Campus Ecosystems: Shooting Star Savanna
In the early 1990s, Associate Professor of Biology Ken Weik brought an idea to Associate Professor of Economics Jeff Sundberg to embark on an ambitious ecological restoration project on Lake Forest College middle campus. The idea was to restore a 2 hectare section of lawn and degraded woodland just north of Johnson Hall and bordering Witchhazel Ravine, to its most likely pre-settlement condition: a deep-soil oak savanna.
The College liked the idea, and agreed to stop mowing the lawn in this area, and to transfer stewardship to a group of faculty, staff, and students who were interested in the restoration project. Inspired by this vision, a small core of volunteers led by Sundberg, Weik, Associate Professor of English Ben Goluboff, and college trustee and alumnus, Dennis Nyren ’72 spent two years cutting buckthorn and removing garbage, including a 1950s-era Pepsi machine. By 1993, the area was ready for the first burn. Cliff Miller, a local landscaper, then hopped on board, bringing his extensive knowledge of native plant landscaping with him.
Over the years, the core group of faculty and staff volunteers expanded, and numerous student groups, Greek organizations, and students in the environmental studies program joined in the effort, volunteering their time to participate in work days to conduct burns, plant and seed more than 50 species of native plants, remove exotic plants, and maintain trails. Student help was particularly vital during the early phase when a great deal of hard labor was required. As interest in the area grew, the College provided tools and a storage closet. As if mother nature, herself, intended to match the efforts of the restoration team, some signature savanna species including the Savanna’s namesake, the Shooting Star, have come back by themselves from small remnants that lived on at the margins of, or even underneath the lawn.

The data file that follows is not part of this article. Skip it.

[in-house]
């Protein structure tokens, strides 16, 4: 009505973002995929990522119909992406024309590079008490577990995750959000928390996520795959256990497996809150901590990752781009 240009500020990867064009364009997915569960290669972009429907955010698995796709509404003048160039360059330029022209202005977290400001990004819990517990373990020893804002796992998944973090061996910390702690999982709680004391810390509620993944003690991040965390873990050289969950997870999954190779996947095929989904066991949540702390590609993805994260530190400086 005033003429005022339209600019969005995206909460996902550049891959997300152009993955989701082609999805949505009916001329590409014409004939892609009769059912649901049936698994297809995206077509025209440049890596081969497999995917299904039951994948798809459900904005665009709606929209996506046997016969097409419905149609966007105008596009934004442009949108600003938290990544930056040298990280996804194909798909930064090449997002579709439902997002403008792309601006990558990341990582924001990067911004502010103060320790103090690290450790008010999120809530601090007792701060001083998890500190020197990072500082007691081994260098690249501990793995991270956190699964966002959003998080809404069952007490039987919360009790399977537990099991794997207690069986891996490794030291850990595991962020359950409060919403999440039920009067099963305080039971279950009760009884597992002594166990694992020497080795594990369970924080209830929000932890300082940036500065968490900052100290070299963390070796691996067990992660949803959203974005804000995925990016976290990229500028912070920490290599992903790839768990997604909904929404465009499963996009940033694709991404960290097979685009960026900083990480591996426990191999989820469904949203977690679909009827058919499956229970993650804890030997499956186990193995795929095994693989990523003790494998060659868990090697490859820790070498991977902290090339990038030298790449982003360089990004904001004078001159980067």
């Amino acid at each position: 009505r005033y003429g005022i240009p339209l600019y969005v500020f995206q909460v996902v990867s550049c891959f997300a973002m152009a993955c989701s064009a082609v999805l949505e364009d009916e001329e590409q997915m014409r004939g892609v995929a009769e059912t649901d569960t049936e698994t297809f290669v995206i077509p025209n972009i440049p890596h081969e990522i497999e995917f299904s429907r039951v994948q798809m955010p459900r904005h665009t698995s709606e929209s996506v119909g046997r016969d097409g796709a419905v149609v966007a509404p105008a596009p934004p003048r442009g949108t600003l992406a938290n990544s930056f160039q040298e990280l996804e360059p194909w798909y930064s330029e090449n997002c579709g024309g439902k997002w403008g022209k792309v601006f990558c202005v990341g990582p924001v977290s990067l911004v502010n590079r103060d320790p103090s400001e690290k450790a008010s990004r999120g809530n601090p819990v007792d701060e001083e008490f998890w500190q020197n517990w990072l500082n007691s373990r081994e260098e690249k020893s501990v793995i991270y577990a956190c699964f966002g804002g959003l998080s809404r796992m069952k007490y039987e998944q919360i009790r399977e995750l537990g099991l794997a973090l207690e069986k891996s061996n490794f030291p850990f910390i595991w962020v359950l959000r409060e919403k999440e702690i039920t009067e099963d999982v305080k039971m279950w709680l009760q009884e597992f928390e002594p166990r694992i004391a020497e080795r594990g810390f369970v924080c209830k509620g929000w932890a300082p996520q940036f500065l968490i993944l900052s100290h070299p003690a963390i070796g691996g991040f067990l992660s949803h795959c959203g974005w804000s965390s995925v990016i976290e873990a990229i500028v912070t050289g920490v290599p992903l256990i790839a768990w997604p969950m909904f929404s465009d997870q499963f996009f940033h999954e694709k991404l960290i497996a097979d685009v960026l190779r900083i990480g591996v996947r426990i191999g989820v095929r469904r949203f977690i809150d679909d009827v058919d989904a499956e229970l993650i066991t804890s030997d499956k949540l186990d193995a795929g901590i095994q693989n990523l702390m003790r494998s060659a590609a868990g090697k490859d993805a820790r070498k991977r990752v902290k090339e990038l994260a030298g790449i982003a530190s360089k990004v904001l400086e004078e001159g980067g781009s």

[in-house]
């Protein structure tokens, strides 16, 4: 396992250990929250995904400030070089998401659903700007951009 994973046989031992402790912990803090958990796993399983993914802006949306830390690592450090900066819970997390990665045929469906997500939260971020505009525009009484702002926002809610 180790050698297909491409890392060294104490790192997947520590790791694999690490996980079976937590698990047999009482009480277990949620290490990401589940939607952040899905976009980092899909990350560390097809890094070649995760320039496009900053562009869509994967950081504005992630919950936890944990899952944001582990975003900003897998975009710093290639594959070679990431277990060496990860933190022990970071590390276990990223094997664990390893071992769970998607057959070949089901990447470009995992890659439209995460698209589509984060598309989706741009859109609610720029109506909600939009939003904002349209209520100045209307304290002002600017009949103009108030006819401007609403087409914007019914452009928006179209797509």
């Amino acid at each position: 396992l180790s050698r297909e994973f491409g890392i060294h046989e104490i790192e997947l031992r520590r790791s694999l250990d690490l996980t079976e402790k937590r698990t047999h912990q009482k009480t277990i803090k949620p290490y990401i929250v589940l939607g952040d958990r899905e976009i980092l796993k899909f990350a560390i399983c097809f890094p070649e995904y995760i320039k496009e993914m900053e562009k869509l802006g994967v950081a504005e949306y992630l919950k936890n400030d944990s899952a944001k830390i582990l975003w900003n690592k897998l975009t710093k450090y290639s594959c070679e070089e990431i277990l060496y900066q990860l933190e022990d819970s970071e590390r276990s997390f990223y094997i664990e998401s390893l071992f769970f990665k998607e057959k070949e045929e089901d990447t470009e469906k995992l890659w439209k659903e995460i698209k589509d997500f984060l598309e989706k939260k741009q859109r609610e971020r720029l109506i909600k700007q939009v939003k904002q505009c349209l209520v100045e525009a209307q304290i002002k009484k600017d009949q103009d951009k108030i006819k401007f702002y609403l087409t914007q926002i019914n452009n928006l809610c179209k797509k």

In 2005, to help boost efforts, Ben and Carol Zlateff made a substantial donation in honor of Bennie Zlateff ’40 and his wife, Dorothy, both who had a life-long love for both Lake Forest College and the natural environment around them. Their generous donation paid for a number of improvements to the area including interpretive signage and two benches. These improvements brought increased attention to the area, resulting in its naming and inclusion on the official campus map. The area’s namesake, the Shooting Star (Dodecatheon meadia L.), a member of the primrose family, is one of the rarer and more spectacular of the region’s native wildflowers. Each flower has five petals that sweep back, giving it the appearance of the tail of a shooting star. The flower can range in color from light pink to magenta, and has a fragrance similar to grape juice. It blooms each year in mid-May, right around the time of Lake Forest College’s commencement ceremony, as if to signal the graduation of another cohort of Foresters. Since the beginning of the Savanna restoration project, the Shooting Star patch at the eastern end of the area has exploded from an initial remnant hanging on at the bluff edge and possibly in and under the lawn, into one of the biggest and most spectacular patches of this plant in the region, inspiring the awe of the Chicagoland botanical cognoscenti.
Thanks to the past and continuing efforts of many members of the Lake Forest College community, the Shooting Star Savanna has blossomed into a haven for plants and wildlife. In spring through fall it is ablaze with color, proceeding through an annual flowering succession of native prairie and savanna plants. Its lush vegetation hosts a dazzling array of insects and spiders, and a wide variety of birds passing through during migration. In large measure, it has achieved the characteristic vegetation structure and floristic composition of a deep-soil savanna, one of the rarest and most endangered ecosystem types in the midwestern United States. The Shooting Star Savanna stands as a living testament to the power of human beings to learn about, redefine, and improve their own role in the ecosystems that they call home.